Download video: Agnes Zee Live Hypnosis - Mind Control - Episode 4
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Joost Meerloo, a Dutch psychiatrist, was an early leading proponent of the concept of brainwashing. His view was influenced by his experiences during the German occupation of his country in the Second World War and his work with the Dutch government and the American military in the interrogation of accused Nazi war criminals. He later emigrated to the United States and taught at Columbia University. His best-selling 1956 book, The Rape of the Mind, concludes by saying: "The modern techniques of brainwashing and menticide-those perversions of psychology-can bring almost any man into submission and surrender. Many of the victims of thought control, brainwashing, and menticide that we have talked about were strong men whose minds and wills were broken and degraded. But although the totalitarians use their knowledge of the mind for vicious and unscrupulous purposes, our democratic society can and must use its knowledge to help man to grow, to guard his freedom, and to understand himself." ("Menticide" is a neologism coined by Meerloo meaning: "Killing of the mind.")
In Italy there has been controversy over the concept of plagio, a crime consisting in an absolute psychological—and eventually physical-domination of a person. The effect of such domination is the annihilation of the subject's freedom and self-determination and the consequent negation of his or her personality. The crime of plagio has rarely been prosecuted in Italy, and only one person was ever convicted. In 1981, Italy the Court found the concept to be imprecise, lacking coherence, and liable to arbitrary application.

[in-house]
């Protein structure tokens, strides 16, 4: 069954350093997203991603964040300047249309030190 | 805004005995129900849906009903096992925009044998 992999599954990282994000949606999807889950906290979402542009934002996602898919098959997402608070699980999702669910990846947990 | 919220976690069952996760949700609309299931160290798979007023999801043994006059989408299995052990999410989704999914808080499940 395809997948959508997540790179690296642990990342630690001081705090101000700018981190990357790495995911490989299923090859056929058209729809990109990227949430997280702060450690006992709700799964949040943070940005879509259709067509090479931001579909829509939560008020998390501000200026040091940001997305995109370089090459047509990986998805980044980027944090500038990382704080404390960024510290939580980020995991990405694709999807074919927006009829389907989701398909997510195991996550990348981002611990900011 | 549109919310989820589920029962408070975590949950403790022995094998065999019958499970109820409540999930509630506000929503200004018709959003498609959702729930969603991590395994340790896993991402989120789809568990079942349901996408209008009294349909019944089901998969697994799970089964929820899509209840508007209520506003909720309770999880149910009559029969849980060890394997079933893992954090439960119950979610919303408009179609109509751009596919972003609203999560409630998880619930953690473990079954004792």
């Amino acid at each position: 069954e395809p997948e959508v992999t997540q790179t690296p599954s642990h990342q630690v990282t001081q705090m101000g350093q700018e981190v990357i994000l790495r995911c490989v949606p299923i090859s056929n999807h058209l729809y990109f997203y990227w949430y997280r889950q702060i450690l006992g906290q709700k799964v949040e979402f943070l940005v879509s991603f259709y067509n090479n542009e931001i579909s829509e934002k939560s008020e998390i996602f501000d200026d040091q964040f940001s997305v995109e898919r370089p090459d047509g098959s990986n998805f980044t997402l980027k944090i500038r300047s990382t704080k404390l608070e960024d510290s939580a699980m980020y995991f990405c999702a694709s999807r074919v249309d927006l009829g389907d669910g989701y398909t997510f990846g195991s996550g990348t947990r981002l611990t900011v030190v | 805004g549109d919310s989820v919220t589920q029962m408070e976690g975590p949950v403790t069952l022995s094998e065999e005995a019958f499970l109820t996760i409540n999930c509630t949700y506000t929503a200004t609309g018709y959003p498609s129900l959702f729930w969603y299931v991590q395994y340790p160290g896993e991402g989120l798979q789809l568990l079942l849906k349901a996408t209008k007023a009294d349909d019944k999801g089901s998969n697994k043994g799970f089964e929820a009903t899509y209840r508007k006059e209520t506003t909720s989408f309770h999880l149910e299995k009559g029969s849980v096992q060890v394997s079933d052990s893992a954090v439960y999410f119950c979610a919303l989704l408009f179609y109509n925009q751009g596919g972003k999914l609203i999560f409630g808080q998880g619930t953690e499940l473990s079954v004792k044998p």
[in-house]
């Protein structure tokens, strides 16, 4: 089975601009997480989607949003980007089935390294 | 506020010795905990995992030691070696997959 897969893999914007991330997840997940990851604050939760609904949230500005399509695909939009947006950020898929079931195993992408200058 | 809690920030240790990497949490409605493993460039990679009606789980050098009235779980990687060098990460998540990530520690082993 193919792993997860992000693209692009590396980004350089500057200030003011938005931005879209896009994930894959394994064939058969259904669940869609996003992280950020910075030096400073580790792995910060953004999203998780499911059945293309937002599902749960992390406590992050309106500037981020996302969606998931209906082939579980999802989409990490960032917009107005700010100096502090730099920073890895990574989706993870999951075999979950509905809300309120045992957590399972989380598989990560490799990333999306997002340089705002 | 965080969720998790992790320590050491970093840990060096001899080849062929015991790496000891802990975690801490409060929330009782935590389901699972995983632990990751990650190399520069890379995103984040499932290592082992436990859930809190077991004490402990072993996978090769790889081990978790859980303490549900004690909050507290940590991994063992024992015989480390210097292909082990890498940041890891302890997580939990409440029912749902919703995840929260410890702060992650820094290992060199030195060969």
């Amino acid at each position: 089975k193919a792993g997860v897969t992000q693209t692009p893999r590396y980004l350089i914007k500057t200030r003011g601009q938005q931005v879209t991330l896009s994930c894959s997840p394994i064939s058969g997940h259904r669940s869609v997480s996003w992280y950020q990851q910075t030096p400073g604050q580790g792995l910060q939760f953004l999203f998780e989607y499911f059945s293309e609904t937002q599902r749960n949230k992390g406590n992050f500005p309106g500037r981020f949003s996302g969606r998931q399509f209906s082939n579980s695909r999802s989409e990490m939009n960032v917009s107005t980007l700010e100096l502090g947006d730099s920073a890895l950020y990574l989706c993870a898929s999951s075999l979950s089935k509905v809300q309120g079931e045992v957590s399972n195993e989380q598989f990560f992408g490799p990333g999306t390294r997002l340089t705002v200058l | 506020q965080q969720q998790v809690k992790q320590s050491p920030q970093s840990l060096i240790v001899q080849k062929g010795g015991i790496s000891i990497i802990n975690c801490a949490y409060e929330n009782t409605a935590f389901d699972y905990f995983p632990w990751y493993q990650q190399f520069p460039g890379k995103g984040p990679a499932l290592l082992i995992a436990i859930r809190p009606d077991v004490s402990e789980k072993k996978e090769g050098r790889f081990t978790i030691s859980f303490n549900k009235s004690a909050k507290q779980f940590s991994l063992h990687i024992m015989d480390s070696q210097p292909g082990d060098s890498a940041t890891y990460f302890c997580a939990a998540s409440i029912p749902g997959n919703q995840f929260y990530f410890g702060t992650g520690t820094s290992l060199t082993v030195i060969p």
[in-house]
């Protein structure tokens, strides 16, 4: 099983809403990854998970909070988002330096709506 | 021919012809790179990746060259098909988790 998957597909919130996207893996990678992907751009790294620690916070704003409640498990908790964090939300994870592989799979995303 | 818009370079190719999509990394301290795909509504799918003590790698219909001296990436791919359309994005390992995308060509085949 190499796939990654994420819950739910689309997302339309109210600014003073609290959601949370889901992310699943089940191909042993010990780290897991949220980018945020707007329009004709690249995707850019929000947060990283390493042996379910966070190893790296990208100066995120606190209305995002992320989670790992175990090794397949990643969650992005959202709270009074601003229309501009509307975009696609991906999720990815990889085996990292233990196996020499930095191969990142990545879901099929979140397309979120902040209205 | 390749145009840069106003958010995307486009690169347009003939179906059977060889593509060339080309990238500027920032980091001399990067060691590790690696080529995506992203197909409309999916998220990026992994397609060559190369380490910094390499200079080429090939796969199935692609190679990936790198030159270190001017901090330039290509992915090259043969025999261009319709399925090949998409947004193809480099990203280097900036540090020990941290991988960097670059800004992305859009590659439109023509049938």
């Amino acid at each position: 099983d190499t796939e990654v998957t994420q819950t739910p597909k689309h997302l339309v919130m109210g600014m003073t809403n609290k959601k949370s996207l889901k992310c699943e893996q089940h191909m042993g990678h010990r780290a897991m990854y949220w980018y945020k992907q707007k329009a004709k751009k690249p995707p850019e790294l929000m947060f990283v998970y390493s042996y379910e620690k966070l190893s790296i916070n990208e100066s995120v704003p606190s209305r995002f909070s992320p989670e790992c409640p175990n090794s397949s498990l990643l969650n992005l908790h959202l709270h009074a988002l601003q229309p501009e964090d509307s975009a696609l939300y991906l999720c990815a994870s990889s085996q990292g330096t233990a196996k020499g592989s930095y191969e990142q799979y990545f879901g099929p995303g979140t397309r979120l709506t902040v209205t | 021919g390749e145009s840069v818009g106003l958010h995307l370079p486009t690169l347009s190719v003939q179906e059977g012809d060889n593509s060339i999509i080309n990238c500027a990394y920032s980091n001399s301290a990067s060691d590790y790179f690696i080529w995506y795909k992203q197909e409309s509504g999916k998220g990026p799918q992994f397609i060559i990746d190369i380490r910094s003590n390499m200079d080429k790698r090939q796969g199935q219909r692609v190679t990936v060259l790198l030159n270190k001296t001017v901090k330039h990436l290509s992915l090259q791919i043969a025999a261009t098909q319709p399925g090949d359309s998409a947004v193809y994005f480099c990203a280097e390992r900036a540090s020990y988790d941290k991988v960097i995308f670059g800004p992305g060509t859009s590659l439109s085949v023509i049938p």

By the Twentyfirst century the concept of brainwashing had spread to other fields and was being applied "with some success" in criminal defense, child custody, and child sexual abuse cases. In some cases "one parent is accused of brainwashing the child to reject the other parent, and in child sex abuse cases where one parent is accused of brainwashing the child to make sex abuse accusations against the other parent" (possibly resulting in or causing parental alienation).
In his 2000 book, Destroying the World to Save It: Aum Shinrikyo, Apocalyptic Violence, and the New Global Terrorism, Robert Lifton applied his original ideas about thought reform to Aum Shinrikyo and the War on Terrorism, concluding that in this context thought reform was possible without violence or physical coercion. He also pointed out that in their efforts against terrorism Western governments were also using some mind control techniques, including thought-terminating clichés.
In 2003 Dick Anthony asserted in the Washington Post that "no reasonable person would question that there are situations where people can be influenced against their best interests, but those arguments are evaluated on the basis of fact, not bogus expert testimony." Dismissing the idea of mind control, he has defended NRMs, and argued that involvement in such movements may often have beneficial, rather than harmful effects: "There's a large research literature published in mainstream journals on the mental health effects of new religions. For the most part the effects seem to be positive in any way that's measurable.